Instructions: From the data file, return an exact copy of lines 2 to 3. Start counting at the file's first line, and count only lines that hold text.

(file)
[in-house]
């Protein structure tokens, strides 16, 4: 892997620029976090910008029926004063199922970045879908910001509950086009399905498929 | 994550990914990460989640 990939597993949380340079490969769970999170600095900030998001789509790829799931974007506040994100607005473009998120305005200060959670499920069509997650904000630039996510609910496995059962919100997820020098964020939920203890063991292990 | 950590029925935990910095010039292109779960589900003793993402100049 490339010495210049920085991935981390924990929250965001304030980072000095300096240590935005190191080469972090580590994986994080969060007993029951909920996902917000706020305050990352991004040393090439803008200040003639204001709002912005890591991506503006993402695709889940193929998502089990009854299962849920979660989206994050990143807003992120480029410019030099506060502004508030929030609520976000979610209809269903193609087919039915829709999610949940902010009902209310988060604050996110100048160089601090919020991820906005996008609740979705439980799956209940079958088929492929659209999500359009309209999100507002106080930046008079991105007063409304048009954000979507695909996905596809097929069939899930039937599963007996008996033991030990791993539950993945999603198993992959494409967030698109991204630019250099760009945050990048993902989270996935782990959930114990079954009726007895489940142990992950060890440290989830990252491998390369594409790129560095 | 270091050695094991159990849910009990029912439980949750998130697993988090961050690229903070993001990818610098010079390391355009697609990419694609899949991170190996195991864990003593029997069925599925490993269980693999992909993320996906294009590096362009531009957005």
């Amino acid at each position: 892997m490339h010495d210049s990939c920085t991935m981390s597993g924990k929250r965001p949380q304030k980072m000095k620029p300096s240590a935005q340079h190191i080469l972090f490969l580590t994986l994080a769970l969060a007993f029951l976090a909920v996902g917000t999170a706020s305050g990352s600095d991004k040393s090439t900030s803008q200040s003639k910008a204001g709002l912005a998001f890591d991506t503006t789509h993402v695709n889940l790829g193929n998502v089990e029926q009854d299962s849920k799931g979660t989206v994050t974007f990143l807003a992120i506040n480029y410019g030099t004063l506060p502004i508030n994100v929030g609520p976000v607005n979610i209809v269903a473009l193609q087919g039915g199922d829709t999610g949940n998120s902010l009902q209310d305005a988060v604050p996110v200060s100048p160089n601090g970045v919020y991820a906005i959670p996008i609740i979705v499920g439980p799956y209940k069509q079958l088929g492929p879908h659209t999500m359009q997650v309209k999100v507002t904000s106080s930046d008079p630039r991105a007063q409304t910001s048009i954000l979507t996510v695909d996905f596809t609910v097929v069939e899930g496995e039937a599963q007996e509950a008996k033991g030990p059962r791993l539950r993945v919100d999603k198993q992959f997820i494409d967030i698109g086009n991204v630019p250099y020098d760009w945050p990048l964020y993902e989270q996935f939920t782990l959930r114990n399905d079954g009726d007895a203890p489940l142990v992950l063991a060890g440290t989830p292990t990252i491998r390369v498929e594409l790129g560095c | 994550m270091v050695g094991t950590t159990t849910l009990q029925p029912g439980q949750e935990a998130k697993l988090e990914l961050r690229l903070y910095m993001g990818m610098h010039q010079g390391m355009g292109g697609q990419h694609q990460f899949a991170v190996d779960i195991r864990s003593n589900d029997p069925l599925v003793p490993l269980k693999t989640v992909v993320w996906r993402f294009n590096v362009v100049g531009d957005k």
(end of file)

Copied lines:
């Protein structure tokens, strides 16, 4: 892997620029976090910008029926004063199922970045879908910001509950086009399905498929 | 994550990914990460989640 990939597993949380340079490969769970999170600095900030998001789509790829799931974007506040994100607005473009998120305005200060959670499920069509997650904000630039996510609910496995059962919100997820020098964020939920203890063991292990 | 950590029925935990910095010039292109779960589900003793993402100049 490339010495210049920085991935981390924990929250965001304030980072000095300096240590935005190191080469972090580590994986994080969060007993029951909920996902917000706020305050990352991004040393090439803008200040003639204001709002912005890591991506503006993402695709889940193929998502089990009854299962849920979660989206994050990143807003992120480029410019030099506060502004508030929030609520976000979610209809269903193609087919039915829709999610949940902010009902209310988060604050996110100048160089601090919020991820906005996008609740979705439980799956209940079958088929492929659209999500359009309209999100507002106080930046008079991105007063409304048009954000979507695909996905596809097929069939899930039937599963007996008996033991030990791993539950993945999603198993992959494409967030698109991204630019250099760009945050990048993902989270996935782990959930114990079954009726007895489940142990992950060890440290989830990252491998390369594409790129560095 | 270091050695094991159990849910009990029912439980949750998130697993988090961050690229903070993001990818610098010079390391355009697609990419694609899949991170190996195991864990003593029997069925599925490993269980693999992909993320996906294009590096362009531009957005």
């Amino acid at each position: 892997m490339h010495d210049s990939c920085t991935m981390s597993g924990k929250r965001p949380q304030k980072m000095k620029p300096s240590a935005q340079h190191i080469l972090f490969l580590t994986l994080a769970l969060a007993f029951l976090a909920v996902g917000t999170a706020s305050g990352s600095d991004k040393s090439t900030s803008q200040s003639k910008a204001g709002l912005a998001f890591d991506t503006t789509h993402v695709n889940l790829g193929n998502v089990e029926q009854d299962s849920k799931g979660t989206v994050t974007f990143l807003a992120i506040n480029y410019g030099t004063l506060p502004i508030n994100v929030g609520p976000v607005n979610i209809v269903a473009l193609q087919g039915g199922d829709t999610g949940n998120s902010l009902q209310d305005a988060v604050p996110v200060s100048p160089n601090g970045v919020y991820a906005i959670p996008i609740i979705v499920g439980p799956y209940k069509q079958l088929g492929p879908h659209t999500m359009q997650v309209k999100v507002t904000s106080s930046d008079p630039r991105a007063q409304t910001s048009i954000l979507t996510v695909d996905f596809t609910v097929v069939e899930g496995e039937a599963q007996e509950a008996k033991g030990p059962r791993l539950r993945v919100d999603k198993q992959f997820i494409d967030i698109g086009n991204v630019p250099y020098d760009w945050p990048l964020y993902e989270q996935f939920t782990l959930r114990n399905d079954g009726d007895a203890p489940l142990v992950l063991a060890g440290t989830p292990t990252i491998r390369v498929e594409l790129g560095c | 994550m270091v050695g094991t950590t159990t849910l009990q029925p029912g439980q949750e935990a998130k697993l988090e990914l961050r690229l903070y910095m993001g990818m610098h010039q010079g390391m355009g292109g697609q990419h694609q990460f899949a991170v190996d779960i195991r864990s003593n589900d029997p069925l599925v003793p490993l269980k693999t989640v992909v993320w996906r993402f294009n590096v362009v100049g531009d957005k």